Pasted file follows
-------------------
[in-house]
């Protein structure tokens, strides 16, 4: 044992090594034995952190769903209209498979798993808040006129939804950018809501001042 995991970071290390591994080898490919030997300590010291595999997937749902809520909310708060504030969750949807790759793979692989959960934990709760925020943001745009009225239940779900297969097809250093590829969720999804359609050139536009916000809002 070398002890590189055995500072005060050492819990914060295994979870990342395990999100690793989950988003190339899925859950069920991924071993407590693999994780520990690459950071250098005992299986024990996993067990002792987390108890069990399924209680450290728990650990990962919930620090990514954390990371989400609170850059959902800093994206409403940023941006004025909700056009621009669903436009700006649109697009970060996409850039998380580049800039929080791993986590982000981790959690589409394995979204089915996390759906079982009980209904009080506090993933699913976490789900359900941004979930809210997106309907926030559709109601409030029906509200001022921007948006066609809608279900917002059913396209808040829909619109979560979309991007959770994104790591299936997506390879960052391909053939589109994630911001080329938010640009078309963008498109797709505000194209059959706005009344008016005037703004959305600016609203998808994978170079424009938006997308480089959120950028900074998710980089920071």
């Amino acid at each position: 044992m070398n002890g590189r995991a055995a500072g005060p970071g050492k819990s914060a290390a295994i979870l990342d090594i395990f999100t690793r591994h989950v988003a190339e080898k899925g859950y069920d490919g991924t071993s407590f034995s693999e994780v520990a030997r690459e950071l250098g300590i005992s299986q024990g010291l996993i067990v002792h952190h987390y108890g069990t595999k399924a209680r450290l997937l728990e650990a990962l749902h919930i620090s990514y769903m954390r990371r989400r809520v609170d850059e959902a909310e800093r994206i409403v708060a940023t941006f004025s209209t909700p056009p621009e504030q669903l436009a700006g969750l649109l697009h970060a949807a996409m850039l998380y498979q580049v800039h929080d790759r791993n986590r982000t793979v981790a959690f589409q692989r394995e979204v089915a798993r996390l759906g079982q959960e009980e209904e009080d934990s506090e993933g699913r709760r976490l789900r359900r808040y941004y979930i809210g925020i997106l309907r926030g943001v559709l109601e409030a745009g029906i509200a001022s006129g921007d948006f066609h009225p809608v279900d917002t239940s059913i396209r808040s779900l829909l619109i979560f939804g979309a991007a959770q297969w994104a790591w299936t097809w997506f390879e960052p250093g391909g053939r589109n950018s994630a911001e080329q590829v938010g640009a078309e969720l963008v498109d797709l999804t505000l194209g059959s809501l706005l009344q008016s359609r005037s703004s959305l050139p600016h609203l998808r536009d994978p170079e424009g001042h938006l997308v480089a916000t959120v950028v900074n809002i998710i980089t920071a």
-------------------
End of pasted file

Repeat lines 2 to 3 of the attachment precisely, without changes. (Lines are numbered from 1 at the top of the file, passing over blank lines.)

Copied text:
């Protein structure tokens, strides 16, 4: 044992090594034995952190769903209209498979798993808040006129939804950018809501001042 995991970071290390591994080898490919030997300590010291595999997937749902809520909310708060504030969750949807790759793979692989959960934990709760925020943001745009009225239940779900297969097809250093590829969720999804359609050139536009916000809002 070398002890590189055995500072005060050492819990914060295994979870990342395990999100690793989950988003190339899925859950069920991924071993407590693999994780520990690459950071250098005992299986024990996993067990002792987390108890069990399924209680450290728990650990990962919930620090990514954390990371989400609170850059959902800093994206409403940023941006004025909700056009621009669903436009700006649109697009970060996409850039998380580049800039929080791993986590982000981790959690589409394995979204089915996390759906079982009980209904009080506090993933699913976490789900359900941004979930809210997106309907926030559709109601409030029906509200001022921007948006066609809608279900917002059913396209808040829909619109979560979309991007959770994104790591299936997506390879960052391909053939589109994630911001080329938010640009078309963008498109797709505000194209059959706005009344008016005037703004959305600016609203998808994978170079424009938006997308480089959120950028900074998710980089920071």
């Amino acid at each position: 044992m070398n002890g590189r995991a055995a500072g005060p970071g050492k819990s914060a290390a295994i979870l990342d090594i395990f999100t690793r591994h989950v988003a190339e080898k899925g859950y069920d490919g991924t071993s407590f034995s693999e994780v520990a030997r690459e950071l250098g300590i005992s299986q024990g010291l996993i067990v002792h952190h987390y108890g069990t595999k399924a209680r450290l997937l728990e650990a990962l749902h919930i620090s990514y769903m954390r990371r989400r809520v609170d850059e959902a909310e800093r994206i409403v708060a940023t941006f004025s209209t909700p056009p621009e504030q669903l436009a700006g969750l649109l697009h970060a949807a996409m850039l998380y498979q580049v800039h929080d790759r791993n986590r982000t793979v981790a959690f589409q692989r394995e979204v089915a798993r996390l759906g079982q959960e009980e209904e009080d934990s506090e993933g699913r709760r976490l789900r359900r808040y941004y979930i809210g925020i997106l309907r926030g943001v559709l109601e409030a745009g029906i509200a001022s006129g921007d948006f066609h009225p809608v279900d917002t239940s059913i396209r808040s779900l829909l619109i979560f939804g979309a991007a959770q297969w994104a790591w299936t097809w997506f390879e960052p250093g391909g053939r589109n950018s994630a911001e080329q590829v938010g640009a078309e969720l963008v498109d797709l999804t505000l194209g059959s809501l706005l009344q008016s359609r005037s703004s959305l050139p600016h609203l998808r536009d994978p170079e424009g001042h938006l997308v480089a916000t959120v950028v900074n809002i998710i980089t920071a």